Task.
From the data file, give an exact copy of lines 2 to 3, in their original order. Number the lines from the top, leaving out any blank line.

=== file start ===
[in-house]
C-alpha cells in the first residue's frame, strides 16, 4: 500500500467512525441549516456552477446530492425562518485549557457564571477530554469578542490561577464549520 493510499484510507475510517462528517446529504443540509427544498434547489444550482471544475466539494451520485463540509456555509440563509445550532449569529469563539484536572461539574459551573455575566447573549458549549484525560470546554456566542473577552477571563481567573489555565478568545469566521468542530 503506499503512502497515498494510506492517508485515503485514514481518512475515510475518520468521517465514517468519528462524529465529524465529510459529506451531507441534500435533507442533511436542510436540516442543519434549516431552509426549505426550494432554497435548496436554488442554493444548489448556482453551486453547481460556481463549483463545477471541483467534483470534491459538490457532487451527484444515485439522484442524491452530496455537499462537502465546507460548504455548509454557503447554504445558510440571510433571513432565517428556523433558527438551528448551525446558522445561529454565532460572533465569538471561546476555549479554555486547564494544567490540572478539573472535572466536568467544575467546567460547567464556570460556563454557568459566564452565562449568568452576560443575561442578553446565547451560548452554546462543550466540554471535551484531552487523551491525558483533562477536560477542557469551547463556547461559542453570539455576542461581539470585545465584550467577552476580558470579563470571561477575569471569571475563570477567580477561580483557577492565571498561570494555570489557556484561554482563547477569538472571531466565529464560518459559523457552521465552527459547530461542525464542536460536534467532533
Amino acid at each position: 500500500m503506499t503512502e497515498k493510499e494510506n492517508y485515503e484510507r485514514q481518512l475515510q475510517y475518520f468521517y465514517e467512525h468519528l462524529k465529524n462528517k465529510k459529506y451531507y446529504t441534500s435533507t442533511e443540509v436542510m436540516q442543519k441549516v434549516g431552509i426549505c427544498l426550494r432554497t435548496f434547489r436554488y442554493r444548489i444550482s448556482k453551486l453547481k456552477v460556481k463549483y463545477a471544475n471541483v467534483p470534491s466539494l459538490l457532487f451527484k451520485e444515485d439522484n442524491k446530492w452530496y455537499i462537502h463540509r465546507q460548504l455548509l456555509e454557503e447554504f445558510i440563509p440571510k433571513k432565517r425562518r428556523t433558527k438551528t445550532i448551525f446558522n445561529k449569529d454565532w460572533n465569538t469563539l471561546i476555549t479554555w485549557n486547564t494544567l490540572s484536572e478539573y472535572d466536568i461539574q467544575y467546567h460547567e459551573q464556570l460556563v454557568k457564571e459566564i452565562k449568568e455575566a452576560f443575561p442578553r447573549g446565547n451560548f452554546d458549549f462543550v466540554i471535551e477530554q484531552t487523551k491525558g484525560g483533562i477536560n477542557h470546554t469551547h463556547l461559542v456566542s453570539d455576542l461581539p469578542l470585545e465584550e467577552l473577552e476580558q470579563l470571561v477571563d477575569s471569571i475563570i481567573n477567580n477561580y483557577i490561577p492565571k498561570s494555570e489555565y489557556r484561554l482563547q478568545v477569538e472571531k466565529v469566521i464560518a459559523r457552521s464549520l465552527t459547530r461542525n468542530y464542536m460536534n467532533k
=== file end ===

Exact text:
C-alpha cells in the first residue's frame, strides 16, 4: 500500500467512525441549516456552477446530492425562518485549557457564571477530554469578542490561577464549520 493510499484510507475510517462528517446529504443540509427544498434547489444550482471544475466539494451520485463540509456555509440563509445550532449569529469563539484536572461539574459551573455575566447573549458549549484525560470546554456566542473577552477571563481567573489555565478568545469566521468542530 503506499503512502497515498494510506492517508485515503485514514481518512475515510475518520468521517465514517468519528462524529465529524465529510459529506451531507441534500435533507442533511436542510436540516442543519434549516431552509426549505426550494432554497435548496436554488442554493444548489448556482453551486453547481460556481463549483463545477471541483467534483470534491459538490457532487451527484444515485439522484442524491452530496455537499462537502465546507460548504455548509454557503447554504445558510440571510433571513432565517428556523433558527438551528448551525446558522445561529454565532460572533465569538471561546476555549479554555486547564494544567490540572478539573472535572466536568467544575467546567460547567464556570460556563454557568459566564452565562449568568452576560443575561442578553446565547451560548452554546462543550466540554471535551484531552487523551491525558483533562477536560477542557469551547463556547461559542453570539455576542461581539470585545465584550467577552476580558470579563470571561477575569471569571475563570477567580477561580483557577492565571498561570494555570489557556484561554482563547477569538472571531466565529464560518459559523457552521465552527459547530461542525464542536460536534467532533
Amino acid at each position: 500500500m503506499t503512502e497515498k493510499e494510506n492517508y485515503e484510507r485514514q481518512l475515510q475510517y475518520f468521517y465514517e467512525h468519528l462524529k465529524n462528517k465529510k459529506y451531507y446529504t441534500s435533507t442533511e443540509v436542510m436540516q442543519k441549516v434549516g431552509i426549505c427544498l426550494r432554497t435548496f434547489r436554488y442554493r444548489i444550482s448556482k453551486l453547481k456552477v460556481k463549483y463545477a471544475n471541483v467534483p470534491s466539494l459538490l457532487f451527484k451520485e444515485d439522484n442524491k446530492w452530496y455537499i462537502h463540509r465546507q460548504l455548509l456555509e454557503e447554504f445558510i440563509p440571510k433571513k432565517r425562518r428556523t433558527k438551528t445550532i448551525f446558522n445561529k449569529d454565532w460572533n465569538t469563539l471561546i476555549t479554555w485549557n486547564t494544567l490540572s484536572e478539573y472535572d466536568i461539574q467544575y467546567h460547567e459551573q464556570l460556563v454557568k457564571e459566564i452565562k449568568e455575566a452576560f443575561p442578553r447573549g446565547n451560548f452554546d458549549f462543550v466540554i471535551e477530554q484531552t487523551k491525558g484525560g483533562i477536560n477542557h470546554t469551547h463556547l461559542v456566542s453570539d455576542l461581539p469578542l470585545e465584550e467577552l473577552e476580558q470579563l470571561v477571563d477575569s471569571i475563570i481567573n477567580n477561580y483557577i490561577p492565571k498561570s494555570e489555565y489557556r484561554l482563547q478568545v477569538e472571531k466565529v469566521i464560518a459559523r457552521s464549520l465552527t459547530r461542525n468542530y464542536m460536534n467532533k